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New Philosophy Politics & Economics associate director Jonathan Anomaly defines eugenics as any attempt to use human understanding of genetics to improve children’s welfare.

Penn students have sharply critiqued the recent hiring of Jonathan Anomaly as associate director of the Philosophy Politics & Economics Department for a paper he wrote in 2018 titled "Defending eugenics."

Anomaly’s paper advocates for improving access to genetic education and technology and subsidizing contraceptives to allow people to make conscious decisions about their children's traits. In the paper, he wrote that the eugenics he defends should be distinguished from the eugenics movement that took a "racist direction" in the United States and Germany. Students, however, say the paper’s argument is still offensive and alienates certain students.

Eugenics is the controversial practice and study of creating a society with desirable hereditary traits. The term is commonly associated with Nazi Germany and the forced production of a superior race through biological experiments. 

"The title of this essay is deliberately provocative. Eugenics can be thought of as any attempt to harness the power of reproduction to produce people with traits that enable them to thrive," Anomaly wrote in the paper's introduction. "Nearly everyone agrees that parents should provide an environment that promotes the welfare of their children."  

Anomaly said the paper was initially to be a part of a book anthology on ethics in an interview with The Daily Pennsylvanian. Thinking his audience would be predominantly bioethicists, Anomaly said he did not think the title would garner the controversy it has with students today.

“In hindsight, I just should’ve used a different title,” Anomaly said. “I should’ve just said defending genetic enhancement, but my audience, I thought, was just going to be bioethicists, but it turned out that word has become a buzzword and I think a lot of people now just use it as meaning something like Nazi eugenics.”

Some students said the word "eugenics" is inherently tied to negative historical connotations. 

College junior Sabrina Ochoa, who is a PPE major, criticized Anomaly's historical analysis of eugenics. After the department announced Anomaly's hiring earlier this month in an email to majors, Ochoa searched his name on Google and found the paper.

“Eugenics has historically been associated with controlling, punishing, and violence towards different people who had been racialized and you can’t really remove it from that historical context," Ochoa said.

2019 College graduate Luis Bravo said the word "eugenics" was a flawed attempt to attract more readers.

"You don’t title a paper 'Defending eugenics' without knowing some notion of what the connotation of eugenics is and what the potential reaction [to] that could be," Bravo said.

Students argued that even if Anomaly had not used the word "eugenics" specifically, the paper still promotes racial essentialism, or a "belief in a genetic or biological essence that defines all members of a racial category."

Ochoa said the “racist connotations” can be seen when Anomaly discusses Nazi eugenics. While Anomaly calls Hitler’s attempt to exterminate Ashkenazi Jewish people “morally outrageous,” Ochoa pointed to parts of the paper that state, “a truly eugenic program might have encouraged Jews to breed more, not less” and that Ashkenazi Jewish people were “arguably among the most intelligent and productive people of the twentieth century.”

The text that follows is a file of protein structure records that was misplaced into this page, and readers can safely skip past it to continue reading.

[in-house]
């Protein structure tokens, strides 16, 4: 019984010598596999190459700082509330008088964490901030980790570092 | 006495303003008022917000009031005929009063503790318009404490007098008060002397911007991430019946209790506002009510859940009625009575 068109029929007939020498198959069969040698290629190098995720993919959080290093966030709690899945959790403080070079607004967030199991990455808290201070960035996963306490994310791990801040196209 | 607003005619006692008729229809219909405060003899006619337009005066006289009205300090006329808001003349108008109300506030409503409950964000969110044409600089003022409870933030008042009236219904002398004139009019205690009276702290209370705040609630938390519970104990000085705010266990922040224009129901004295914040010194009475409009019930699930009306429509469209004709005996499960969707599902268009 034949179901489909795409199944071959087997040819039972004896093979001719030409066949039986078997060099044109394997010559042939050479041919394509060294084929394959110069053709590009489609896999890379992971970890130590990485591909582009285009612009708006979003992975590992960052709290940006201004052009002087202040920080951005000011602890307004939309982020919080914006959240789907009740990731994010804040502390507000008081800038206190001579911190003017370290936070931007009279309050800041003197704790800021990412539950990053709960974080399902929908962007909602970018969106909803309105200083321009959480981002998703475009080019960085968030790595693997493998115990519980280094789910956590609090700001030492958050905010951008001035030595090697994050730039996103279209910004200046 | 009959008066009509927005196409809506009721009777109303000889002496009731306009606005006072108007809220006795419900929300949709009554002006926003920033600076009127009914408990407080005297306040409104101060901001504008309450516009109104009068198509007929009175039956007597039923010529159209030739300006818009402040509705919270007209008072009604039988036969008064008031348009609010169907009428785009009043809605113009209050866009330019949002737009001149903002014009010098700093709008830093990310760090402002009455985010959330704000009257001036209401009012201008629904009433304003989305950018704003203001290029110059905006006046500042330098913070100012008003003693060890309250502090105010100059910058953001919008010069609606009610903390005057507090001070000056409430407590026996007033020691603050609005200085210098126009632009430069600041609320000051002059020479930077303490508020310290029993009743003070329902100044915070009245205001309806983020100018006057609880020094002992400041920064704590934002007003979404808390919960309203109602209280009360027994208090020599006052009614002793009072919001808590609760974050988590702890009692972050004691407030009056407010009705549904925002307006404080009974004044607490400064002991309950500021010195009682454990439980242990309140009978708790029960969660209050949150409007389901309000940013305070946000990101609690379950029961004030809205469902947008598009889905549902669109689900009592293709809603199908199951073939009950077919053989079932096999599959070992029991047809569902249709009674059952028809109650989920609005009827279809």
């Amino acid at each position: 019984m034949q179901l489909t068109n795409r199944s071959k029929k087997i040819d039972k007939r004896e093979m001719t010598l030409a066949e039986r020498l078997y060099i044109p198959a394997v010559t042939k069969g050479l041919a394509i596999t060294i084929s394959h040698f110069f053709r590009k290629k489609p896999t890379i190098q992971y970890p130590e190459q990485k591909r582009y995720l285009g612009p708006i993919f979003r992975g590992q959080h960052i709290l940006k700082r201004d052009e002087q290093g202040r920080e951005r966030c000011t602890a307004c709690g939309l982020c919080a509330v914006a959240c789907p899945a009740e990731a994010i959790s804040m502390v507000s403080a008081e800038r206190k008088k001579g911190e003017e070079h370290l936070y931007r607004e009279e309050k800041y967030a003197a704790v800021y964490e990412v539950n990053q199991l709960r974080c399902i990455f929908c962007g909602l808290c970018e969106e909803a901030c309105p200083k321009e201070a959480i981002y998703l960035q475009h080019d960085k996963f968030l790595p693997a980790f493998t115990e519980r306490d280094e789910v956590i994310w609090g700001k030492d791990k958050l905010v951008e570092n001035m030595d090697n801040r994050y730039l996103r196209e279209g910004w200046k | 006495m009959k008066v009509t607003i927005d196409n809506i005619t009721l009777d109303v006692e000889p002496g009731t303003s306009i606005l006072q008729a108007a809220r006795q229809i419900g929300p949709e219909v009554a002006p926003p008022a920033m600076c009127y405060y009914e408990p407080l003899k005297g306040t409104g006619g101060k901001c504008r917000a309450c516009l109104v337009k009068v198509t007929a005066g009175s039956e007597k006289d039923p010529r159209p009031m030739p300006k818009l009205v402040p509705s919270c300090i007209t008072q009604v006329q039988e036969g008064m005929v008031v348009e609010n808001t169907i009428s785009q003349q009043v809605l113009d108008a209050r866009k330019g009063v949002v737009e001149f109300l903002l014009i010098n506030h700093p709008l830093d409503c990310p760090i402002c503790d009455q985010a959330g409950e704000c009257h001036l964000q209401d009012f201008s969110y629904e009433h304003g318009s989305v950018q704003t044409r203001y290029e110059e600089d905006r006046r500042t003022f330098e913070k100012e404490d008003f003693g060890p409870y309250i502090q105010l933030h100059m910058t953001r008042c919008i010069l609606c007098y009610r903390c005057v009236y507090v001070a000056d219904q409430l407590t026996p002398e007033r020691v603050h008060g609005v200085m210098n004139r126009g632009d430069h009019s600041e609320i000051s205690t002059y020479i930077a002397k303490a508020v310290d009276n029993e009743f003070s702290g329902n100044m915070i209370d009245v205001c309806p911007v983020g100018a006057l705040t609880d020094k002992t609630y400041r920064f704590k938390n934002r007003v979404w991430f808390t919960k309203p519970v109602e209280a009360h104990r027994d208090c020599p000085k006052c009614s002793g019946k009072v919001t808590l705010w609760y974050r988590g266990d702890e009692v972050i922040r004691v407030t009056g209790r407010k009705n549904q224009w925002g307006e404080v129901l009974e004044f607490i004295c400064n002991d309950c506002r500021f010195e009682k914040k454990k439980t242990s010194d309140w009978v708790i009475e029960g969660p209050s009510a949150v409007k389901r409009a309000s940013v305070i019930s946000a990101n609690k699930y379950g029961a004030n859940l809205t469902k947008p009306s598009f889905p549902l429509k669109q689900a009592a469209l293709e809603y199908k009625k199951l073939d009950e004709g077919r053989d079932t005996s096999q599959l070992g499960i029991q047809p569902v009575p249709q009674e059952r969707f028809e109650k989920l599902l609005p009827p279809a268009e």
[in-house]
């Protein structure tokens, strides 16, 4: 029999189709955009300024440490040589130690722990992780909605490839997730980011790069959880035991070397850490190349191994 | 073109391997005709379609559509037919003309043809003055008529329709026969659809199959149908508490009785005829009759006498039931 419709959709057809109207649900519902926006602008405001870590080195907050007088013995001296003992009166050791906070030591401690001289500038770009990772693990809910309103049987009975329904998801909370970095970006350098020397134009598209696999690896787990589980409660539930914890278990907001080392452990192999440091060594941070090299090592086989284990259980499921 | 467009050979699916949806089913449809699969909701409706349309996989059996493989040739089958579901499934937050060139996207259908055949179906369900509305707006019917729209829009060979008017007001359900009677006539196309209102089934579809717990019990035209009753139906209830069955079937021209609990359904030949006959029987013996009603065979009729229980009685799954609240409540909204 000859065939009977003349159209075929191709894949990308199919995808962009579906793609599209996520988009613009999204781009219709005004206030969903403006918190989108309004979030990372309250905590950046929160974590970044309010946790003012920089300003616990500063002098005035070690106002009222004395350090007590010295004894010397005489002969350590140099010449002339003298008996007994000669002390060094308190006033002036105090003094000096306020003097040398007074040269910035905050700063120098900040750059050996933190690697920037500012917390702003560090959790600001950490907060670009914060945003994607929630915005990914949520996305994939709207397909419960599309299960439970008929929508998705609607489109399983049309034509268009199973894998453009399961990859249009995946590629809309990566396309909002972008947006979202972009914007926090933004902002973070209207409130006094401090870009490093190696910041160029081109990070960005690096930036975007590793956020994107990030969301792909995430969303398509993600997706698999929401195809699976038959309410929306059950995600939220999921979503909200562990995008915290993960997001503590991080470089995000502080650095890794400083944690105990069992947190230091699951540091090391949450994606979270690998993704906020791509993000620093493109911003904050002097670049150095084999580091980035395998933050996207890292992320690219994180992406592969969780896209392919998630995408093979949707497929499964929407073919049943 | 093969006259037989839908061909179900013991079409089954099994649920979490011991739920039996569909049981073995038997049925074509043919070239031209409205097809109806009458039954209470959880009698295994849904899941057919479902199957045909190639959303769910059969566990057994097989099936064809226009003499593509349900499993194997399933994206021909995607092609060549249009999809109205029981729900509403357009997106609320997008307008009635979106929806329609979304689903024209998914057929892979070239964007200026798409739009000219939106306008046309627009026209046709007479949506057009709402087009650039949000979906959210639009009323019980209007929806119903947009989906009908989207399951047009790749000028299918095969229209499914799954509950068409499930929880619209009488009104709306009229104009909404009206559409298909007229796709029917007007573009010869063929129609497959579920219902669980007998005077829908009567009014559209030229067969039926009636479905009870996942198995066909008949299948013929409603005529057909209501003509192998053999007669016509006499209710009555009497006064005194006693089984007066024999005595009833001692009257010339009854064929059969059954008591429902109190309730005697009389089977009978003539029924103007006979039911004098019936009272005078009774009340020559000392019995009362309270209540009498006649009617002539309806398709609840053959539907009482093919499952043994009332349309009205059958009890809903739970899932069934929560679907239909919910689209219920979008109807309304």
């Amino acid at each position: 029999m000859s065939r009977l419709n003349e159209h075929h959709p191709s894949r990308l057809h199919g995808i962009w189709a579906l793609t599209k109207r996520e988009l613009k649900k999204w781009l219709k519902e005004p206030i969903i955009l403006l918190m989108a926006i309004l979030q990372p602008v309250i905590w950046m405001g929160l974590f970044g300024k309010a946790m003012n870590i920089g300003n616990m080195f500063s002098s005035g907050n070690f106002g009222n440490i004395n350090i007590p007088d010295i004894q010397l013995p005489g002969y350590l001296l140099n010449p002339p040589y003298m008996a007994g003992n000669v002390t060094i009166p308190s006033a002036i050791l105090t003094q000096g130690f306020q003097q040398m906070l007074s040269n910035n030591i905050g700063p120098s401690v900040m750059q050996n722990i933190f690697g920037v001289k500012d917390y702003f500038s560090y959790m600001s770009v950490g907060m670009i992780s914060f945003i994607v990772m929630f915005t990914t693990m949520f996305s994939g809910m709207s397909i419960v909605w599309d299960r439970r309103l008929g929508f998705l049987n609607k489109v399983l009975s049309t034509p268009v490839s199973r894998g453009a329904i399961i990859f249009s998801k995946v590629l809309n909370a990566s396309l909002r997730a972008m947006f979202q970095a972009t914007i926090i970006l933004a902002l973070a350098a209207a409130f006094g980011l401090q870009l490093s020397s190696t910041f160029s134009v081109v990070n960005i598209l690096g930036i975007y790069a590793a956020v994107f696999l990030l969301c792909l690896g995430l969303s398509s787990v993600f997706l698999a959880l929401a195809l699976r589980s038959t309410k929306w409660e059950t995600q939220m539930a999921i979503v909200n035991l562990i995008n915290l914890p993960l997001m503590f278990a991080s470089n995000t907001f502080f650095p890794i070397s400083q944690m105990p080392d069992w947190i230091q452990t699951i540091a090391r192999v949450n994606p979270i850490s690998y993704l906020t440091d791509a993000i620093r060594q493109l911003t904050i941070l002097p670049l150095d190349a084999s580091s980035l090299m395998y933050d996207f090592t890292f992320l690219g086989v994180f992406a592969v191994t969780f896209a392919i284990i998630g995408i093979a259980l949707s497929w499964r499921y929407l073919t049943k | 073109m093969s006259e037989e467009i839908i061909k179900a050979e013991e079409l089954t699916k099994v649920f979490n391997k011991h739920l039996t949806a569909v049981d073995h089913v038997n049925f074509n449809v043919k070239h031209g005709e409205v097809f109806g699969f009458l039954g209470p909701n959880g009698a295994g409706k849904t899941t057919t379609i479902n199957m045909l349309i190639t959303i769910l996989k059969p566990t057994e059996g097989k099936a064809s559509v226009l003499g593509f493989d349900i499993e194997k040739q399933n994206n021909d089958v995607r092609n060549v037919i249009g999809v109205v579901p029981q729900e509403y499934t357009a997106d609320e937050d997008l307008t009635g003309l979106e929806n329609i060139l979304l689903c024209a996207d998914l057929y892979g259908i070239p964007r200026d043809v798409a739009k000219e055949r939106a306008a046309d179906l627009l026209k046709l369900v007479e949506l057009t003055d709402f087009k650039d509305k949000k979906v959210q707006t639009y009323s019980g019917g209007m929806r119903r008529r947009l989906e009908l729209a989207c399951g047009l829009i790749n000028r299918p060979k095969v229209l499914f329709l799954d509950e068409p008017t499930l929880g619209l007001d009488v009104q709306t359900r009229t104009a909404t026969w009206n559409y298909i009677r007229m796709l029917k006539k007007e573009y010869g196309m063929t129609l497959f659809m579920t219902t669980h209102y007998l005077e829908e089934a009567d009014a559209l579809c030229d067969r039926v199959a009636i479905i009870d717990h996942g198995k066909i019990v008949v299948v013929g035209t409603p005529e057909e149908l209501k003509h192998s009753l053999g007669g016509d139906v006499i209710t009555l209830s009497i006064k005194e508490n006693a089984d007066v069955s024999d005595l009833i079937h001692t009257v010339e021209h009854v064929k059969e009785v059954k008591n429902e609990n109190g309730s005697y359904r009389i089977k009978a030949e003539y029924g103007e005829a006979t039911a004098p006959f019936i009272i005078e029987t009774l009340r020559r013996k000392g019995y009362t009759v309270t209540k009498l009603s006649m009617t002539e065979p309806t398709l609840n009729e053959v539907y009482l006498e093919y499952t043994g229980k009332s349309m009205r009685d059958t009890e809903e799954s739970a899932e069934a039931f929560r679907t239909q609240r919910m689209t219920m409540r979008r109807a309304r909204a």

College junior Jackson Maxwell said especially in light of the controversy surrounding Penn Law School professor Amy Wax, he finds it shocking that Penn chose to hire Anomaly as PPE's associate director. 

Maxwell said while Wax’s statements were “super problematic” in discussing a hierarchy of cultures, he said Anomaly promotes the idea of a hierarchy of biological races in his paper.

“[In the paper] there are certain groups — he mentions Jewish people as an example — that are inherently genetically superior than everyone else, and that’s just so many layers even beyond what Amy Wax said,” Maxwell said.

In July 2019, Wax argued for an immigration policy favoring immigrants from Western countries over non-Western countries at the inaugural National Conservatism Conference. Thousands have since signed a petition calling on Penn Law to denounce Wax’s statements and relieve her of all teaching duties.

Ochoa said Penn needs to be “more careful about its hiring choices” in the wake of the Wax controversy and that Penn needs to consider how the views of faculty and staff members can alienate certain students at Penn. 

School of Arts and Sciences Dean Steven Fluharty did not respond to request for comment.

Bravo said he appreciates Anomaly’s admittance that he should not have titled the paper “Defending eugenics" and that it is important to note that Anomaly does not argue for more government intervention as seen in the early 20th century, referring to Anomaly’s concluding sentence which reads, “Sometimes the best policy is not to have one.”

Anomaly said his upcoming book, “Creating Future People: The Ethics of Genetic Enhancement,” to be published in 2020, is a more “mature" and less provocative version of his 2018 paper.

Anomaly said although he wished he did not use “eugenics” in the title, it is “not a way of apologizing," and he still stands by the overarching argument presented in the paper. He said he “sympathizes” with the students who criticize his paper.

“I would say to them, let’s have a conversation," Anomaly said.